Why Does This Giant Metal Flower In Patterson Park Open And Close At Different Times Of Day? Press

Why Does This Giant Metal Flower In Patterson Park…

  NOV 30, 2017

Finding the artist behind the flower was easy enough. Jennifer Chenoweth is the first one listed on the plaque next to the piece.

The contemporary artist created it as part of her XYZ Atlas project, which mapped Austin’s “collective experiences.”

The original blueprints for “Dance of the Cosmos.”
CREDIT FISTERRA STUDIOS

The idea is to represent a kind of emotional wholeness, she says. It came about out of frustration, really. Chenoweth said she had a hard time dealing with much of the negativity in the world. Disasters. Tragedy. Violence.

But through this work – and other pieces in her XYZ Atlas project – she tried to express something that reflected the spectrum of emotions. The good and the bad. The dark and the light.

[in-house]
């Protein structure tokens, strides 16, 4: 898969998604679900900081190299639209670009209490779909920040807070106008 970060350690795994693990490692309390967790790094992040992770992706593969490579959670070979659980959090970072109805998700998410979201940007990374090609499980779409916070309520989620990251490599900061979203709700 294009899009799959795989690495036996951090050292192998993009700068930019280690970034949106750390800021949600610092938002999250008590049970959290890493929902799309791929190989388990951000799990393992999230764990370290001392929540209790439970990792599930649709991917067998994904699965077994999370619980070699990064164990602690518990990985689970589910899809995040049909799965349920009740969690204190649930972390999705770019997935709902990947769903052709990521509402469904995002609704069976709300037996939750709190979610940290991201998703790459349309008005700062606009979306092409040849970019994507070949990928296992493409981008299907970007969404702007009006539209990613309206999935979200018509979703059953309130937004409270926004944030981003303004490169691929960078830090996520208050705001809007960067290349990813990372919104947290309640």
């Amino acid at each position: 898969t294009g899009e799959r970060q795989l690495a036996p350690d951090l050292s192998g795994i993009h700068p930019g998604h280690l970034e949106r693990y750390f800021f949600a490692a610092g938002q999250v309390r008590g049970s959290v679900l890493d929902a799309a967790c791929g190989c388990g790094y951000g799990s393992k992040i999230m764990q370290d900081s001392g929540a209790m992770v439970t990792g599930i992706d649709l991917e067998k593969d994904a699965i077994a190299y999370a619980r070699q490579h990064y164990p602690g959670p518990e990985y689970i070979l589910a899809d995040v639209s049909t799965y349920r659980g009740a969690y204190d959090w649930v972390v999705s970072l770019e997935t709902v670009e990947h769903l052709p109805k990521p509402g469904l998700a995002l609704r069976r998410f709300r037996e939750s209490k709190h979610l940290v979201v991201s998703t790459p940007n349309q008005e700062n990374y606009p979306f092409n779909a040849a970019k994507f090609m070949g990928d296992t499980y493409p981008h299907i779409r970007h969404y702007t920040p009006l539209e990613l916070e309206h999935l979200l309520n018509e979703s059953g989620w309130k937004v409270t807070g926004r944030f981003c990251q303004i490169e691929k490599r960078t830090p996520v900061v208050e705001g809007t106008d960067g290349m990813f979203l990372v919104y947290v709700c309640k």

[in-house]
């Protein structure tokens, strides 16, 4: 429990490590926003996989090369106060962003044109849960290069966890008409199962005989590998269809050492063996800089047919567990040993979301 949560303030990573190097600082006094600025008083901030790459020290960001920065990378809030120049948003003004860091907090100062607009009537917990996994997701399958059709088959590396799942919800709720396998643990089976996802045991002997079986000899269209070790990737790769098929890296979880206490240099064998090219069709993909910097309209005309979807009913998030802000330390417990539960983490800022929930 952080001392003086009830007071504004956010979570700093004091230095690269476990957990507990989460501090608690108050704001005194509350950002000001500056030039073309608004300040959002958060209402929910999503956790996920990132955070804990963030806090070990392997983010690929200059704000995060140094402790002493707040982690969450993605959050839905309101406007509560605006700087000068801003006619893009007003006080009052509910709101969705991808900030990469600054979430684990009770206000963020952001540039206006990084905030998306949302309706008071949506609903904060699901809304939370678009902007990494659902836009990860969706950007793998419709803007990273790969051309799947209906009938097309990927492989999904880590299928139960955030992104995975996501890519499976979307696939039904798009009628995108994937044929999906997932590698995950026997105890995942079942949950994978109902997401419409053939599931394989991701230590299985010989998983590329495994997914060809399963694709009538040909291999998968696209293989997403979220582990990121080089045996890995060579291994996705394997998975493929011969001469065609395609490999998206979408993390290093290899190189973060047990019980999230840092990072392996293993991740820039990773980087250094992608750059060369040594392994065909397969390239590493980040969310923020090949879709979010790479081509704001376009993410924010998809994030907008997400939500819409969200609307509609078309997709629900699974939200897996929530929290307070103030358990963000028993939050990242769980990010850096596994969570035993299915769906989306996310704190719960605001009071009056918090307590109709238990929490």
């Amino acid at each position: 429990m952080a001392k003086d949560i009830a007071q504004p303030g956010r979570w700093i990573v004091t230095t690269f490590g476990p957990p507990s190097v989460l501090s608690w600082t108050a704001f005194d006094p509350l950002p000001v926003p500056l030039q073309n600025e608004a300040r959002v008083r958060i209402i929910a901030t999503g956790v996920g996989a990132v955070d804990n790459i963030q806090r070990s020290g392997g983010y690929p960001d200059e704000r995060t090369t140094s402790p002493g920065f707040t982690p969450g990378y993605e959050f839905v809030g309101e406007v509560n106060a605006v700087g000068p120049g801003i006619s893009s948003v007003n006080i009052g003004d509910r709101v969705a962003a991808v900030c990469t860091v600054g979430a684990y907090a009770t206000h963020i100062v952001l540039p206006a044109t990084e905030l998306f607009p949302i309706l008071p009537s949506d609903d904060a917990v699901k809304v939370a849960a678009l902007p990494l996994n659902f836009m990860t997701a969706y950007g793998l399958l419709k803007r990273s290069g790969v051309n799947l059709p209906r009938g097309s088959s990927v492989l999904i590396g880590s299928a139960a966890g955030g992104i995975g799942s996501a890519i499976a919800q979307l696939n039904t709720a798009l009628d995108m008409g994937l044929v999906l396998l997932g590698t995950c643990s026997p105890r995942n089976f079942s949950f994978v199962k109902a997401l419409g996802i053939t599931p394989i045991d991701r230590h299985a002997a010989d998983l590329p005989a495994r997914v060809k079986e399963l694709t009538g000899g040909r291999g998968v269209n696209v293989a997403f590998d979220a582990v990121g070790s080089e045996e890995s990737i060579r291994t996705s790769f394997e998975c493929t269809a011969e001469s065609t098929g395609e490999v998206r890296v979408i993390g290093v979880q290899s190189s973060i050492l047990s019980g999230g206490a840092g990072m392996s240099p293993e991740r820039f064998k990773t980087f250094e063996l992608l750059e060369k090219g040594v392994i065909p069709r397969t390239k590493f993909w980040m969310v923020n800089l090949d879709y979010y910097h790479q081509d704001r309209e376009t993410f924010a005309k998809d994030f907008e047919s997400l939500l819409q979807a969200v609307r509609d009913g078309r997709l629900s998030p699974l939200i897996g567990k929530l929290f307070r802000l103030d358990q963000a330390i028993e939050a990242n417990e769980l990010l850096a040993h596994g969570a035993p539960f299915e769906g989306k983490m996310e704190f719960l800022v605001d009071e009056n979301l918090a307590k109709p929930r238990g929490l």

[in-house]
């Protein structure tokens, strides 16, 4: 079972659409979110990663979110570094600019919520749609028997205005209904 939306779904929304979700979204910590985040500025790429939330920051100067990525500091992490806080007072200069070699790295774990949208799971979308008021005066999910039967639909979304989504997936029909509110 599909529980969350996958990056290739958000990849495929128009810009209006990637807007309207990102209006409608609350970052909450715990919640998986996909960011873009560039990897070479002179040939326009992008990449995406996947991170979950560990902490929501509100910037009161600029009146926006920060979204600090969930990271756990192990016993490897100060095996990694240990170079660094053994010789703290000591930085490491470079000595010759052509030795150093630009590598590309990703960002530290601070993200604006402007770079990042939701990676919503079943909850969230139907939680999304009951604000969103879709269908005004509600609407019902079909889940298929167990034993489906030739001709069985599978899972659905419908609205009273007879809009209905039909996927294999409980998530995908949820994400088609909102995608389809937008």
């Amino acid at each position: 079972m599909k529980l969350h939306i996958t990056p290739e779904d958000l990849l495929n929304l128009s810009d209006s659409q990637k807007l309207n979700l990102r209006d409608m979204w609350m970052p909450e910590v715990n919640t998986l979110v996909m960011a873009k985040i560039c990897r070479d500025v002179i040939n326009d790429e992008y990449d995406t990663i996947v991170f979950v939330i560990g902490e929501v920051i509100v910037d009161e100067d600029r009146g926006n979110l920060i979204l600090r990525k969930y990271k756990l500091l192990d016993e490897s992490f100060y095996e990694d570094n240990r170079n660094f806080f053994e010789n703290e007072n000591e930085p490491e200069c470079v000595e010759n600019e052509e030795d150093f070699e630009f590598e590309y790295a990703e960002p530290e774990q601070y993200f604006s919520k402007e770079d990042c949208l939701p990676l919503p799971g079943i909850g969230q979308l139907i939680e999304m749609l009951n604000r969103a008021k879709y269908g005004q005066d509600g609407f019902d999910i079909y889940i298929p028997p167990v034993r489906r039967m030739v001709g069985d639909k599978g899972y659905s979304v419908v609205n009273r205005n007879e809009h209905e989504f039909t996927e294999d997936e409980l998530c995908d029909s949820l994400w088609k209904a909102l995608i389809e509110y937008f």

“This was a way for me to kind of like, get that in my gut,” Chenoweth says, “and to understand that there really is beauty in all of it, even if there is horror in some of it.”

“So it’s a way to embrace an idea that your life is actually a whole flower of experience,” she says.

The colorful tiles in Dance of the Cosmos – and this idea of a “whole flower” of emotional experience – comes back to another preoccupation of Chenoweth’s.

“I’m really interested in a psychological theory of emotional wholeness created by Robert Plutchik in 1980,” she says. “And he drew a diagram using words about how your emotions are connected and relational.”

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